a long way to go

Thirty years ago this week, Eva and I stood before three priests and an assembled gathering of family and close friends at the Newman Chaplaincy of…

Thirty years ago this week, Eva and I stood before three priests and an assembled gathering of family and close friends at the Newman Chaplaincy of McGill University to exchange our marriage vows.

The ornate room, bay windows and fireplace of the old mansion on upper Peel Street in Montreal remain clear in my memory.

This is possibly because of the many times I participated in church services or other gatherings there.

This must be the reason because other details of our wedding day are a personal blur.

Our, as-of-yet unsorted wedding pictures may hold some clues to help reconstruct the day. Anecdotal tales of the important afternoon hold the best indication of my state of mind.

Apparently at the time in the wedding Mass to exchange greetings with those present, I shook hands with Eva’s godmother and kissed her godfather.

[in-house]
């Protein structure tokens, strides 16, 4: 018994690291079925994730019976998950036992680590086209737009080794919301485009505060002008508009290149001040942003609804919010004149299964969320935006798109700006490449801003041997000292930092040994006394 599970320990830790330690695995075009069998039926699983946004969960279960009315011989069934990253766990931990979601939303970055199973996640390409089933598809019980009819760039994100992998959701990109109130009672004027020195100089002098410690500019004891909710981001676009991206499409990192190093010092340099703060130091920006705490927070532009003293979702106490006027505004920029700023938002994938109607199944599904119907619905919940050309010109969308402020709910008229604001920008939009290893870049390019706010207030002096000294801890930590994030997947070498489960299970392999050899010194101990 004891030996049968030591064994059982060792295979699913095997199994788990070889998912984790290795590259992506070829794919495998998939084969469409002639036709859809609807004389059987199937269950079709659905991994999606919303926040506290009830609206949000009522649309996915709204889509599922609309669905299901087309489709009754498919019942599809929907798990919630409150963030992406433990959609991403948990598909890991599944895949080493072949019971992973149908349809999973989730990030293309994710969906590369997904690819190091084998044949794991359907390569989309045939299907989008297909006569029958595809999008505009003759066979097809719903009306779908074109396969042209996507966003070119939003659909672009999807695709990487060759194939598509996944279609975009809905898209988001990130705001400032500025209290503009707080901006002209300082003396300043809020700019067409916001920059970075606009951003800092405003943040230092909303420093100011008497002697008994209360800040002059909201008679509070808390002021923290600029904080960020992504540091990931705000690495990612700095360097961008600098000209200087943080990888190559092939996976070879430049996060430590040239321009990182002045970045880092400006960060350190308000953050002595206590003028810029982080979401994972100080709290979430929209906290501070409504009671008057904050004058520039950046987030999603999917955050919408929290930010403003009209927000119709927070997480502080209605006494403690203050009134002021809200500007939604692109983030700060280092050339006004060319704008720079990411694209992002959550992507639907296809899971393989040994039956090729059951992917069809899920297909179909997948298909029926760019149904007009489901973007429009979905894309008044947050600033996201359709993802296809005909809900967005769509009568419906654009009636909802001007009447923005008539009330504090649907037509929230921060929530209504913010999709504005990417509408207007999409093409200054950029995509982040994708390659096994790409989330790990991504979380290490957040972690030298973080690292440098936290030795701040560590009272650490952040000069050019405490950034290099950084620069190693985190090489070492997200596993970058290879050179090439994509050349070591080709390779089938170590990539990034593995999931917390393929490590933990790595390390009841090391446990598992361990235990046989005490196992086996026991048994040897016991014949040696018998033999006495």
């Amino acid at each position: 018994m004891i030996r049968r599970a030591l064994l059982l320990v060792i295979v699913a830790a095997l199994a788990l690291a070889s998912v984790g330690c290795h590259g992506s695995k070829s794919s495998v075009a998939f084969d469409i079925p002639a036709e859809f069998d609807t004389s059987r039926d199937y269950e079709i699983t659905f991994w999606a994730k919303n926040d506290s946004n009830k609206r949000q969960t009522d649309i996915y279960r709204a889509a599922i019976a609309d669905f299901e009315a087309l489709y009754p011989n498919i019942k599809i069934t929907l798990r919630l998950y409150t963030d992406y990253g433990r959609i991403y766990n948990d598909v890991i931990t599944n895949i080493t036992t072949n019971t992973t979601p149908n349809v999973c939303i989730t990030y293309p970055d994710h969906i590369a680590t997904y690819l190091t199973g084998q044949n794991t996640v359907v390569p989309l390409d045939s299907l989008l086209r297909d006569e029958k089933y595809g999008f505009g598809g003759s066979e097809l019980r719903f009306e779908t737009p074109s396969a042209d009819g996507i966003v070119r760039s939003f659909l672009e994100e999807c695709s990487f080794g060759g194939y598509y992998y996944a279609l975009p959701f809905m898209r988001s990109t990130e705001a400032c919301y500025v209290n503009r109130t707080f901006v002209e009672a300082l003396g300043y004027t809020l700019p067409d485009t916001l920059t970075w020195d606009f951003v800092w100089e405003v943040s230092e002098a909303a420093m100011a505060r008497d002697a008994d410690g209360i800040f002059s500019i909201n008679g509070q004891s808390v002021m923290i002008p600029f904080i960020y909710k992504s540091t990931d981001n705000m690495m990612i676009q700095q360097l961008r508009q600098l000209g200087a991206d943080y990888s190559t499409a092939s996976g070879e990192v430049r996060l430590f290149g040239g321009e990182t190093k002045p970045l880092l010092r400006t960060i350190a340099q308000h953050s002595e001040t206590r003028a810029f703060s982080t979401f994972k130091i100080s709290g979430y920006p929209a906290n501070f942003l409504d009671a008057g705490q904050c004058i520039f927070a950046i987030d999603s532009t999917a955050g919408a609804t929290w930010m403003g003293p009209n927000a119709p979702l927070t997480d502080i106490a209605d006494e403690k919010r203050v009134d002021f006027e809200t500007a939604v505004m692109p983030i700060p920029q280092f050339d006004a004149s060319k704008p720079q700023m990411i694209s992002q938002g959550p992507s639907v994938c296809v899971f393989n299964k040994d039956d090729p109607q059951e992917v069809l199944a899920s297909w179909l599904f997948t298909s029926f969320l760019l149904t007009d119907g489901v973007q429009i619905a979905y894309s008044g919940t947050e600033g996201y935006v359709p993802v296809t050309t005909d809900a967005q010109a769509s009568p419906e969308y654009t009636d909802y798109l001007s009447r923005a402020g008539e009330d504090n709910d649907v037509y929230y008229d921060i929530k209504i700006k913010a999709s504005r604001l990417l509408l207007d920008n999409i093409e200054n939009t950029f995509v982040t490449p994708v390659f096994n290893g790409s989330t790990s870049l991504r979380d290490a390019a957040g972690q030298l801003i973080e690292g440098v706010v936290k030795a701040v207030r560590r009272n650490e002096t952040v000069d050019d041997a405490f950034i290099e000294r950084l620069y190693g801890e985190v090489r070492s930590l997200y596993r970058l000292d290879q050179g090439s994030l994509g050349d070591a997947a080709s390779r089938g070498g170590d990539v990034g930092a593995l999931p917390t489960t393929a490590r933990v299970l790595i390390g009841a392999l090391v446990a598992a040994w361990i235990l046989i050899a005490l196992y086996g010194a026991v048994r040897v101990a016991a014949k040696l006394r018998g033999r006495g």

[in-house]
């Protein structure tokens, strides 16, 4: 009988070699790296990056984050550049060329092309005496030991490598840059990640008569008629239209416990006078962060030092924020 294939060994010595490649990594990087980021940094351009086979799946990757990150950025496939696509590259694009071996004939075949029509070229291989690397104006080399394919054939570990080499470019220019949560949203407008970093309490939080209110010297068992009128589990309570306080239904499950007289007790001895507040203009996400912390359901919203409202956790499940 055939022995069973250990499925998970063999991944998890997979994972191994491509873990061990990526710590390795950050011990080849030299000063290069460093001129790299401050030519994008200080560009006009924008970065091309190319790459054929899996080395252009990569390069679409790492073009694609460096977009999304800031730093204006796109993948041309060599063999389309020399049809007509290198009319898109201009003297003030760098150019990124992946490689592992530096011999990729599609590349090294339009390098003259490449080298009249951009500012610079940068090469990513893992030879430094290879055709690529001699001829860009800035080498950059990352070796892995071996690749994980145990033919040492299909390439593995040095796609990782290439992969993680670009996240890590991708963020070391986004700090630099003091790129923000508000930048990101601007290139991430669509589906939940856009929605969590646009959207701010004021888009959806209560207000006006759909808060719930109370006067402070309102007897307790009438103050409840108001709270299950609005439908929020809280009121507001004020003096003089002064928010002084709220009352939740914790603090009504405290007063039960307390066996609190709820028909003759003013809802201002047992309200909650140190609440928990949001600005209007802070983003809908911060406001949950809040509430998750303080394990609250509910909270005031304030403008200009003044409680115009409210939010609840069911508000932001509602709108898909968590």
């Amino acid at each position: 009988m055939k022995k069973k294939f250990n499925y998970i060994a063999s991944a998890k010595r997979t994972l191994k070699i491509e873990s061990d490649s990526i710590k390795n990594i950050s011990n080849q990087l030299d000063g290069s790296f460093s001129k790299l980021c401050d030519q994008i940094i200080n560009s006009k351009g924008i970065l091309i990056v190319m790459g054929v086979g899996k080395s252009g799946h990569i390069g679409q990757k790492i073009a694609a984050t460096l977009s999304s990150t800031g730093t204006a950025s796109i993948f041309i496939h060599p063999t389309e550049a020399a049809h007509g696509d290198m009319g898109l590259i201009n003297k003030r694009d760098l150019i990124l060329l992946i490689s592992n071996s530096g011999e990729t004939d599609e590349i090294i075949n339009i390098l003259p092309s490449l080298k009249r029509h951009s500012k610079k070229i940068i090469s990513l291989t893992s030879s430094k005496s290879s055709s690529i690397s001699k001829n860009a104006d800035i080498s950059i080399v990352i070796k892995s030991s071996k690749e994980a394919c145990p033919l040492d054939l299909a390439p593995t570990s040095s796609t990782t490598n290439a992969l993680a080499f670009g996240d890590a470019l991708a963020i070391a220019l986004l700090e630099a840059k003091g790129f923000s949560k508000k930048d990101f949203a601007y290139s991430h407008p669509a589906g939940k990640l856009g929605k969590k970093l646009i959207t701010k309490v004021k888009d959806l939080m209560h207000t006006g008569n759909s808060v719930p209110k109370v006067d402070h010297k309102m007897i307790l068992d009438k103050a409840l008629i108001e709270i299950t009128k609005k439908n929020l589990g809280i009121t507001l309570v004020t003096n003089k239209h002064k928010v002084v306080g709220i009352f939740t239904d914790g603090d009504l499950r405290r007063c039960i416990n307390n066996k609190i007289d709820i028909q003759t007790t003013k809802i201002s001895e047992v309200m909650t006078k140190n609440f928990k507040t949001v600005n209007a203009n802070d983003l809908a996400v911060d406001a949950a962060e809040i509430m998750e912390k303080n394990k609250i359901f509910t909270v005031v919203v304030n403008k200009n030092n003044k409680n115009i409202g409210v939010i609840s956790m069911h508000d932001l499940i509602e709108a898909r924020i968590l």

Later when we hosted a larger evening potluck and dance with our university friends, the pressure eased. We could finally relax and even enjoy the festivities on that warm, clear Montreal night. The beer and watermelon might have helped.

Anniversaries are important for a number of reasons.

They remind us of significant events.

By their observance we are offered an annual chance to reflect on just how far we have come in living up to our wedding vows or for other key social or political anniversaries, the vision proclaimed.

Anniversaries underline the community nature of events. The people initially gather there not only as witnesses, but as a visible support community for the new couple or the new idea.

Their presence implies a helping hand when needed and a prod to persevere when difficulties set in.

Eva and I took a short detour off of the busy I-90 tollway in upstate New York last week. Less than 10 kilometres south of our exit we hit the Cayuga and Seneca Canal linking the Finger Lakes with the same names. It is a spur off the famous Erie Canal.

Turning east a couple of kilometres, we found ourselves in the small town of Seneca Falls.

Whitehorse and Seneca Falls share a common fate.

Locks built there in 1915 took care of the falls remembered in their name just like the Yukon River dam erased most of the rapids that once inspired our civic moniker.